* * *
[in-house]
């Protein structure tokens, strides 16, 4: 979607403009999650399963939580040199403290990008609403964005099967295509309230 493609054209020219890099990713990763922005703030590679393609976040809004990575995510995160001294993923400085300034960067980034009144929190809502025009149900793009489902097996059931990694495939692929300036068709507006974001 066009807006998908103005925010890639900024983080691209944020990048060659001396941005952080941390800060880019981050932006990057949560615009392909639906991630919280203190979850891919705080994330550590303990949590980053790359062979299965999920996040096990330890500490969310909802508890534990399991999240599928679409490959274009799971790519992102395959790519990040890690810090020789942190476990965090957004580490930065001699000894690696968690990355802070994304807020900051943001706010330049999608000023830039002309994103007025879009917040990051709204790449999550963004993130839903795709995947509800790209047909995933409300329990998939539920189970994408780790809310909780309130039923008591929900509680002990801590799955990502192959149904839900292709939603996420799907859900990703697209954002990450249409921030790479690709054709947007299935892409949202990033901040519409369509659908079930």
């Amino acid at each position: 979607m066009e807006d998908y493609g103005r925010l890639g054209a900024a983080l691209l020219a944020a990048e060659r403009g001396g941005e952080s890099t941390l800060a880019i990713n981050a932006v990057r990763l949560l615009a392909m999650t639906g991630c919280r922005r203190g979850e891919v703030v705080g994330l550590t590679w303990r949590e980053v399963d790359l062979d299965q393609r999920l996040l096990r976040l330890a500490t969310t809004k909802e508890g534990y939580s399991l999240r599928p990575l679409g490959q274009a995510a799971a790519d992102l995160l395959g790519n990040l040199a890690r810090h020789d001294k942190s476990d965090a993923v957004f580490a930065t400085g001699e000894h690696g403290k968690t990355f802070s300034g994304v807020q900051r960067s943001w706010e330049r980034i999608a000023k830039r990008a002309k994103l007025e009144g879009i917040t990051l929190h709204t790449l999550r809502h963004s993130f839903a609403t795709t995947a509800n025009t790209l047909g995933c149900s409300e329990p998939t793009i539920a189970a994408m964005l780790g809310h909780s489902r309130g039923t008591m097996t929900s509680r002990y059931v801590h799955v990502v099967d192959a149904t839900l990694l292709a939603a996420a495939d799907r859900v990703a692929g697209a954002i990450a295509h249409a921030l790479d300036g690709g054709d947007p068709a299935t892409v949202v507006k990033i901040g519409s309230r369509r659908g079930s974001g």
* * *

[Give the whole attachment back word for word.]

[in-house]
């Protein structure tokens, strides 16, 4: 979607403009999650399963939580040199403290990008609403964005099967295509309230 493609054209020219890099990713990763922005703030590679393609976040809004990575995510995160001294993923400085300034960067980034009144929190809502025009149900793009489902097996059931990694495939692929300036068709507006974001 066009807006998908103005925010890639900024983080691209944020990048060659001396941005952080941390800060880019981050932006990057949560615009392909639906991630919280203190979850891919705080994330550590303990949590980053790359062979299965999920996040096990330890500490969310909802508890534990399991999240599928679409490959274009799971790519992102395959790519990040890690810090020789942190476990965090957004580490930065001699000894690696968690990355802070994304807020900051943001706010330049999608000023830039002309994103007025879009917040990051709204790449999550963004993130839903795709995947509800790209047909995933409300329990998939539920189970994408780790809310909780309130039923008591929900509680002990801590799955990502192959149904839900292709939603996420799907859900990703697209954002990450249409921030790479690709054709947007299935892409949202990033901040519409369509659908079930």
């Amino acid at each position: 979607m066009e807006d998908y493609g103005r925010l890639g054209a900024a983080l691209l020219a944020a990048e060659r403009g001396g941005e952080s890099t941390l800060a880019i990713n981050a932006v990057r990763l949560l615009a392909m999650t639906g991630c919280r922005r203190g979850e891919v703030v705080g994330l550590t590679w303990r949590e980053v399963d790359l062979d299965q393609r999920l996040l096990r976040l330890a500490t969310t809004k909802e508890g534990y939580s399991l999240r599928p990575l679409g490959q274009a995510a799971a790519d992102l995160l395959g790519n990040l040199a890690r810090h020789d001294k942190s476990d965090a993923v957004f580490a930065t400085g001699e000894h690696g403290k968690t990355f802070s300034g994304v807020q900051r960067s943001w706010e330049r980034i999608a000023k830039r990008a002309k994103l007025e009144g879009i917040t990051l929190h709204t790449l999550r809502h963004s993130f839903a609403t795709t995947a509800n025009t790209l047909g995933c149900s409300e329990p998939t793009i539920a189970a994408m964005l780790g809310h909780s489902r309130g039923t008591m097996t929900s509680r002990y059931v801590h799955v990502v099967d192959a149904t839900l990694l292709a939603a996420a495939d799907r859900v990703a692929g697209a954002i990450a295509h249409a921030l790479d300036g690709g054709d947007p068709a299935t892409v949202v507006k990033i901040g519409s309230r369509r659908g079930s974001g």